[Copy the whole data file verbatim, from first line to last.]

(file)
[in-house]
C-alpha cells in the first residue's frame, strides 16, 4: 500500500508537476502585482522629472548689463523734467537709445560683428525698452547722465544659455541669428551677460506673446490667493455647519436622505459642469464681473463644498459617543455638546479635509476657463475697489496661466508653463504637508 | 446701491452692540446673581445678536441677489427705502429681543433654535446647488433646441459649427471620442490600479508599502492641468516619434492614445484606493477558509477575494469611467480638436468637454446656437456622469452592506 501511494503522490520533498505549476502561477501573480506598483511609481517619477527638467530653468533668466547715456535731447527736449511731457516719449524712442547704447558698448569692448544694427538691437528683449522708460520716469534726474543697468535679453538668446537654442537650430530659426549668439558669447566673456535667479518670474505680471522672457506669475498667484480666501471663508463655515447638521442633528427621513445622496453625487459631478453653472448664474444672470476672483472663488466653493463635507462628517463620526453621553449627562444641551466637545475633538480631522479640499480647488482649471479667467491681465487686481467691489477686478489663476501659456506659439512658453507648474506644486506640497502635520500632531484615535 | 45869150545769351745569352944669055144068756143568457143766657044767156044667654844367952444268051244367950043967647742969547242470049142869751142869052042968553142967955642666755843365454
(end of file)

[in-house]
C-alpha cells in the first residue's frame, strides 16, 4: 500500500508537476502585482522629472548689463523734467537709445560683428525698452547722465544659455541669428551677460506673446490667493455647519436622505459642469464681473463644498459617543455638546479635509476657463475697489496661466508653463504637508 | 446701491452692540446673581445678536441677489427705502429681543433654535446647488433646441459649427471620442490600479508599502492641468516619434492614445484606493477558509477575494469611467480638436468637454446656437456622469452592506 501511494503522490520533498505549476502561477501573480506598483511609481517619477527638467530653468533668466547715456535731447527736449511731457516719449524712442547704447558698448569692448544694427538691437528683449522708460520716469534726474543697468535679453538668446537654442537650430530659426549668439558669447566673456535667479518670474505680471522672457506669475498667484480666501471663508463655515447638521442633528427621513445622496453625487459631478453653472448664474444672470476672483472663488466653493463635507462628517463620526453621553449627562444641551466637545475633538480631522479640499480647488482649471479667467491681465487686481467691489477686478489663476501659456506659439512658453507648474506644486506640497502635520500632531484615535 | 45869150545769351745569352944669055144068756143568457143766657044767156044667654844367952444268051244367950043967647742969547242470049142869751142869052042968553142967955642666755843365454